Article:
However, while you might be able to solve by radicals as a consequence of such a test, the solutions are typically so messy to be practically useless.

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  • $\begingroup$ The minimal polynomial of $\zeta^2$ in part (2) is the same cyclotomic polynomial you gave. The field corresponding to the subgroup of order $5$ you mention is the maximal real subfield of $\mathbb{Q}(\zeta)$, on which complex conjugation acts trivially. $\endgroup$ – anomaly Jan 14 '15 at 4:00
  • $\begingroup$ @ahulpke: For 1), are you referring to the Inverse Galois Problem? Just for interest's sake. 3) I'm a little confused. What is that preserved expression actually? Like where is it coming from? And are you saying some polynomials are solvable by radicals but considered basically not solvable because of their messiness? Thanks for clearing up some things though $\endgroup$ – m1cky22 Jan 14 '15 at 4:09
  • $\begingroup$ @micky22: 1): Yes, exactly. For 3) I've added more of an example. They are solvable, but the expression you get is practically useless (unless it is so easy that you can deduce it without Galois theory as in $x^5-3$) I have never seen anyone using the solution by radicals in practice for degrees $>4$. $\endgroup$ – ahulpke Jan 14 '15 at 16:11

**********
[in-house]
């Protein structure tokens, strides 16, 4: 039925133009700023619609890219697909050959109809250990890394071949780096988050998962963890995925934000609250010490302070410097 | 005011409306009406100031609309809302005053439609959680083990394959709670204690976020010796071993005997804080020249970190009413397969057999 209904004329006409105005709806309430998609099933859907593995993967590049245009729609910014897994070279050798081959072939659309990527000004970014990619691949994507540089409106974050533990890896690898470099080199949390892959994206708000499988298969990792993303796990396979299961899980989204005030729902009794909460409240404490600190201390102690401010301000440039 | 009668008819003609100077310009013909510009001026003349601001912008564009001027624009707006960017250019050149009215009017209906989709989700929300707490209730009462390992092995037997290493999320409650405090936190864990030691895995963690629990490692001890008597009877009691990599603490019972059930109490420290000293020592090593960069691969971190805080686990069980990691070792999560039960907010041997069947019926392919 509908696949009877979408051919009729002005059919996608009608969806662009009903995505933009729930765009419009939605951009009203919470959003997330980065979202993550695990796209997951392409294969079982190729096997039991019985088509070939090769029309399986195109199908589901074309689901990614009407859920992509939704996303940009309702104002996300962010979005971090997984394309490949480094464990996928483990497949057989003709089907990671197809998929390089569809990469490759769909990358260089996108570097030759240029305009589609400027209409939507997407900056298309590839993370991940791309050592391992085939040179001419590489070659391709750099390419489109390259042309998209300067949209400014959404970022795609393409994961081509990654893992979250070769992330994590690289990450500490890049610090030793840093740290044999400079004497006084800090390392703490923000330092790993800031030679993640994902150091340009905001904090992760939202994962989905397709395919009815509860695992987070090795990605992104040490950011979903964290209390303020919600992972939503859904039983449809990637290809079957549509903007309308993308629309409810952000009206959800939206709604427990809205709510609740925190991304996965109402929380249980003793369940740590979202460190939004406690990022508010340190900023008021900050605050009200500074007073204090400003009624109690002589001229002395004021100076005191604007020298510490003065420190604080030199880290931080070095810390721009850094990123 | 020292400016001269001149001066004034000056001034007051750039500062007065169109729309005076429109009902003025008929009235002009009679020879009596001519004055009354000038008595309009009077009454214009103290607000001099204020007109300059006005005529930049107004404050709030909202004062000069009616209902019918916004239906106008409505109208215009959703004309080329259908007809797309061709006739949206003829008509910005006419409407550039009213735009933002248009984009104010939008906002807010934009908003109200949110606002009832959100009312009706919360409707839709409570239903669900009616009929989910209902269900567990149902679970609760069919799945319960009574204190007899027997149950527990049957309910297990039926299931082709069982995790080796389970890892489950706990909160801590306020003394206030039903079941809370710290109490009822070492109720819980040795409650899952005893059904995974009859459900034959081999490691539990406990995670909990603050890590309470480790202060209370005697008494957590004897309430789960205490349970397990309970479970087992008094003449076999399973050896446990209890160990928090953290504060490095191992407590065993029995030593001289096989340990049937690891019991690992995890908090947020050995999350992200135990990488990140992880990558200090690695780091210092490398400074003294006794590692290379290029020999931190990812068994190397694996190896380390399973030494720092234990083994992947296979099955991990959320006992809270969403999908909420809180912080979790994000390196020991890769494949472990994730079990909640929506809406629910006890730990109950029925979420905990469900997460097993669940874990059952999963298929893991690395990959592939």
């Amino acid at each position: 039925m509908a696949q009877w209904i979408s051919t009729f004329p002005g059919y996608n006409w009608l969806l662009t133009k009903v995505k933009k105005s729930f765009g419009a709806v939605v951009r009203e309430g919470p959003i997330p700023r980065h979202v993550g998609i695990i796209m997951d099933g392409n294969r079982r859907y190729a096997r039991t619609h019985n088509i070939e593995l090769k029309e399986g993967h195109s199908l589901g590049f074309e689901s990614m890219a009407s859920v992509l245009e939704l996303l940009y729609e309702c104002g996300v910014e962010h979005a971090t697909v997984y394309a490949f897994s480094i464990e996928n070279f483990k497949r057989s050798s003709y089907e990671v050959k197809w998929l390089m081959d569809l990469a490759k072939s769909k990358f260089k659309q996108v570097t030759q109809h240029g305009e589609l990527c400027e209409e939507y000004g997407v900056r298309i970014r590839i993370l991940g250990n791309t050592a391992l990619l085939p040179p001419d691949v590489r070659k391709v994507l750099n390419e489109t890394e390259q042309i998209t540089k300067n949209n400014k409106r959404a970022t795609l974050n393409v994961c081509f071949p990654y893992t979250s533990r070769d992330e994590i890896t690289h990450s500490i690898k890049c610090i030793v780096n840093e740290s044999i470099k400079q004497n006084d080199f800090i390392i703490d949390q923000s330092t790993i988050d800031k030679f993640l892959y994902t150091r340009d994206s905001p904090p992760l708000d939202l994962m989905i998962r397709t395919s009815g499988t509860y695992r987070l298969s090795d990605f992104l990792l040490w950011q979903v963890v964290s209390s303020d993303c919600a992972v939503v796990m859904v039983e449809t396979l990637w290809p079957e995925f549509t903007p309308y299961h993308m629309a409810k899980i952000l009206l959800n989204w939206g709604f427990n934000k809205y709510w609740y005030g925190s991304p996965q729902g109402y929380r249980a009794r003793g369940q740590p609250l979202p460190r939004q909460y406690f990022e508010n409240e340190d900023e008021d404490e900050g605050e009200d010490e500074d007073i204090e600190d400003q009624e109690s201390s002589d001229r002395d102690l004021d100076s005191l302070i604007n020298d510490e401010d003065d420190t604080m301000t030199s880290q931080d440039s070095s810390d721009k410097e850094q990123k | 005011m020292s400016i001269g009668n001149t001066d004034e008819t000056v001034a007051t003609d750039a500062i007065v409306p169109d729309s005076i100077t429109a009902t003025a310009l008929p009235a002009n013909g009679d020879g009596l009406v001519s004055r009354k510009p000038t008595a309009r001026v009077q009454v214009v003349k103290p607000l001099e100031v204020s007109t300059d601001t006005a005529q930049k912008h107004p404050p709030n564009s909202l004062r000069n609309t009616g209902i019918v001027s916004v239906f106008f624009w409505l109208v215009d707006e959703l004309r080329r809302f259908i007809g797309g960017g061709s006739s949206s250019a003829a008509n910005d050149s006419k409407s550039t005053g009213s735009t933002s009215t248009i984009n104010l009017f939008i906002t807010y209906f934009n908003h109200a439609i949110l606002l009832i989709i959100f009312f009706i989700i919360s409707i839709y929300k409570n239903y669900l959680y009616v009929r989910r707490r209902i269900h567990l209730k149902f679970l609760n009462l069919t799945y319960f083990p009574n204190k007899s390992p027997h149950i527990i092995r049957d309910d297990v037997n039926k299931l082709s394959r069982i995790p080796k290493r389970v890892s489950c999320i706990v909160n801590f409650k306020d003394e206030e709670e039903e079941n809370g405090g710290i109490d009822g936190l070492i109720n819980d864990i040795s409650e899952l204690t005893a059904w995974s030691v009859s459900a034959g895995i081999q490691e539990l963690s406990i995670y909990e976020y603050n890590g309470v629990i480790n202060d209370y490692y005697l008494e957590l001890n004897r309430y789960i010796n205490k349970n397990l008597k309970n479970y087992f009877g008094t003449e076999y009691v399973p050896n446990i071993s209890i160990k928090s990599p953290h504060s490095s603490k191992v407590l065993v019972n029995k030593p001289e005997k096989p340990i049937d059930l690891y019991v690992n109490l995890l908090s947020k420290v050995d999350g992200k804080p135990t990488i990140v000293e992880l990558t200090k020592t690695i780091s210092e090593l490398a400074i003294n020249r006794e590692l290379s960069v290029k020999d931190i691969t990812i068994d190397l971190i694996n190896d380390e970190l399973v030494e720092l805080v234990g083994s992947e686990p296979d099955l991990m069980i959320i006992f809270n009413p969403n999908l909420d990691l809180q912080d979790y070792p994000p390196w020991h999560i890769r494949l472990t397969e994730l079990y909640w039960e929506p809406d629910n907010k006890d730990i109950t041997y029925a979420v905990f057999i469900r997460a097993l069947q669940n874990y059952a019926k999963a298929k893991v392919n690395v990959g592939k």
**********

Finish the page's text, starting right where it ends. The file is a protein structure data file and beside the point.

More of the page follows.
• $\begingroup$ @anomaly: Thanks -- fixed. $\endgroup$ – ahulpke Jan 14 '15 at 16:16
  • $\begingroup$ @ahulpke: But that polynomial has only real roots, and so complex conjugation $\sigma$ acts trivially. Since $\sigma^2 = 1$, the map $\sigma$ must have order (exactly) 2 iff it's nontrivial--- that is, not all of the roots of the (real) polynomial are real. $\endgroup$ – anomaly Jan 14 '15 at 16:20
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1) No; for example, take the cyclotomic polynomial $X^{p-1} + \cdots + X + 1\in \mathbb{Q}[X]$ for some large prime $p$, whose splitting field is an abelian extension over $\mathbb{Q}$. The point of the unsolvability result is that isn't something like the quadratic formula (or the much less memorable versions in degree $3$ or $4$) in higher degrees; the splitting field of a polynomial $f(X) = a_n X^n + \cdots + a_1 X + a_0$ for fixed $a_i\in \mathbb{Q}$ isn't even a solvable extension of $\mathbb{Q}$ in general.

2) Complex conjugation $\sigma$ is a permutation of the roots of the polynomial $f$ (assuming the coefficients of $f$ are real), and acts nontrivially unless all the roots of $f$ are real. It has order $2$, but it's in general not a transposition. As for the map $\alpha:\sqrt{2} \to -\sqrt{2}$, you'd have to first show that operation is even well defined on the splitting field $k/\mathbb{Q}$ of $f$. For $\sigma$, you get it for free; $k$ embeds in $\overline{\mathbb{Q}} \subset \mathbb{C}$, and $\sigma$ is well-defined on $\mathbb{C}$. How do you extend $\alpha$ across $\overline{\mathbb{Q}}$, or at least $k$?

3) There are some ad hoc techniques (most notably, just exhausting the various possibilities in low degrees), but I don't think there's any convenient algorithm for doing it by hand. There's are some long, explicit calculations for the degree $3$ and $4$ cases in Hungerford's "Algebra", but they're not very illuminating.